Tweed History, Family Crest & Coats of Arms

Early Origins of the Tweed family

The surname Tweed was first found in Lanarkshire (Gaelic: Siorrachd Lannraig) a former county in the central Strathclyde region of Scotland, now divided into the Council Areas of North Lanarkshire, South Lanarkshire, and the City of Glasgow, where they held a family seat from very ancient times, on the lands of Tweedie in the parish of Stonehouse in Lanarkshire. Even from ancient times the Tweedies had a reputation of being a savage race and were frequently at odds with the Law.

Early History of the Tweed family

This web page shows only a small excerpt of our Tweed research. Another 103 words (7 lines of text) covering the years 1296, 1320, 1590, 1630, and 1715 are included under the topic Early Tweed History in all our PDF Extended History products and printed products wherever possible.

Tweed Spelling Variations

Spelling variations of this family name include: Tweedie, Tweedy, Twedye, Twiddy and others.

Early Notables of the Tweed family (pre 1700)

More information is included under the topic Early Tweed Notables in all our PDF Extended History products and printed products wherever possible.

Tweed Ranking

In the United States, the name Tweed is the 8,685th most popular surname with an estimated 2,487 people with that name. [1]

Ireland Migration of the Tweed family to Ireland

Some of the Tweed family moved to Ireland, but this topic is not covered in this excerpt.
Another 50 words (4 lines of text) about their life in Ireland is included in all our PDF Extended History products and printed products wherever possible.

United States Tweed migration to the United States +

Some of the first settlers of this family name were:

Tweed Settlers in United States in the 18th Century
  • Eleanor Tweed, who landed in South Carolina in 1772 [2]
  • James Tweed, who arrived in South Carolina in 1772 [2]
Tweed Settlers in United States in the 19th Century
  • William Tweed, who landed in America in 1810 [2]
  • Robert Tweed, who arrived in Mississippi in 1844 [2]

Canada Tweed migration to Canada +

Some of the first settlers of this family name were:

Tweed Settlers in Canada in the 19th Century
  • Joseph Tweed, who landed in Esquimalt, British Columbia in 1862

Contemporary Notables of the name Tweed (post 1700) +

  • Charles Austin Tweed (1813-1887), American politician and jurist, Associate Justice, Arizona Territorial Supreme Court (1870-1878), Member of the Florida Senate from the 2nd district in 1848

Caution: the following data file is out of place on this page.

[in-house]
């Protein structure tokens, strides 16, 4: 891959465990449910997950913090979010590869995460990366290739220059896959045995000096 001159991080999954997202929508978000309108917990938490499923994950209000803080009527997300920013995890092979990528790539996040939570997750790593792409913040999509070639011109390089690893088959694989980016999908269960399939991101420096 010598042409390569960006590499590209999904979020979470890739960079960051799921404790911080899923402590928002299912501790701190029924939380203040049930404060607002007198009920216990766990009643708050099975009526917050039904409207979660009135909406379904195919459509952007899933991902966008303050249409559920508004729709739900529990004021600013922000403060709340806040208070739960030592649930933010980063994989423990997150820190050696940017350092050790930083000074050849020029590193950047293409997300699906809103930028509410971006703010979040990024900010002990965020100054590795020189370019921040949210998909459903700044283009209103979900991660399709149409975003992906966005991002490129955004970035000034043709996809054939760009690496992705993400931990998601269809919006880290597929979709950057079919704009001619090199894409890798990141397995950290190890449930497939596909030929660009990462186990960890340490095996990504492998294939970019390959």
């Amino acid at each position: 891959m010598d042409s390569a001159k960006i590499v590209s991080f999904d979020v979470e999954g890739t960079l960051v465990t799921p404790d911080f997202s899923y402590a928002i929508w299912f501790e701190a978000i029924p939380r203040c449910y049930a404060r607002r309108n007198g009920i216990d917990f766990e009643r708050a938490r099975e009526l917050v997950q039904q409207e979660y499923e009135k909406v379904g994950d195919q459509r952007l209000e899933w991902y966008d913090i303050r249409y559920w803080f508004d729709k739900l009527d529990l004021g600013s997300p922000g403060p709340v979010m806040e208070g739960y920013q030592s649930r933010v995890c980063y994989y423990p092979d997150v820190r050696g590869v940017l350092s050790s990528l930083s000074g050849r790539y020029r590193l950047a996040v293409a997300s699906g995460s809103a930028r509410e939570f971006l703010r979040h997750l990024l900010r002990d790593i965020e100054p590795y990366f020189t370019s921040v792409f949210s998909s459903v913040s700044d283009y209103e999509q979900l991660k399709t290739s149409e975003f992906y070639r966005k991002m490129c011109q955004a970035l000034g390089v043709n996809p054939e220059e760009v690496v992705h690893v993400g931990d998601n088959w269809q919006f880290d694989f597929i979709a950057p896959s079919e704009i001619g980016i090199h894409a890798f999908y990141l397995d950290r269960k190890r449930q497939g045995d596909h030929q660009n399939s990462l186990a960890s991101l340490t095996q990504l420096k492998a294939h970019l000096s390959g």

• Charles Harrison Tweed, American lawyer, the general counsel for the Central Pacific Railroad, Chesapeake and Ohio
  • Harrison Tweed (1885-1969), American lawyer and civic leader
  • William Marcy "Boss" Tweed (1823-1878), American politician who defrauded New York city of millions of dollars before being exposed and convicted in 1873
  • William Magear Tweed (1823-1878), American Democratic Party politician, U.S. Representative from New York 5th District, 1853-55; Member of New York State Senate 4th District, 1868-73 [3]
  • Robert Tweed, American politician, Member of Nebraska State Senate, 1901 [3]
  • James D. Tweed, American Republican politician, Mayor of Newburgh, New York, 1928-31, 1936-39 [3]
  • Everette R. Tweed, American Republican politician, Alternate Delegate to Republican National Convention from North Carolina, 1932, 1944 [3]
  • Steven Tweed (b. 1972), former Scottish footballer player and manager
  • David Alexander Tweed (1959-2021), Northern Irish politician and Irish rugby union international, Traditional Unionist Voice councillor on Ballymena Borough Council
  • ... (Another 9 notables are available in all our PDF Extended History products and printed products wherever possible.)

The Tweed Motto +

The motto was originally a war cry or slogan. Mottoes first began to be shown with arms in the 14th and 15th centuries, but were not in general use until the 17th century. Thus the oldest coats of arms generally do not include a motto. Mottoes seldom form part of the grant of arms: Under most heraldic authorities, a motto is an optional component of the coat of arms, and can be added to or changed at will; many families have chosen not to display a motto.

Motto: Thol And Think
Motto Translation: Wait and think

  1. ^
  2. ^ Filby, P. William, Meyer, Mary K., Passenger and immigration lists index : a guide to published arrival records of about 500,000 passengers who came to the United States and Canada in the seventeenth, eighteenth, and nineteenth centuries. 1982-1985 Cumulated Supplements in Four Volumes Detroit, Mich. : Gale Research Co., 1985, Print (ISBN 0-8103-1795-8)
  3. ^ The Political Graveyard: Alphabetical Name Index. (Retrieved 2015, October 23) . Retrieved from on Facebook
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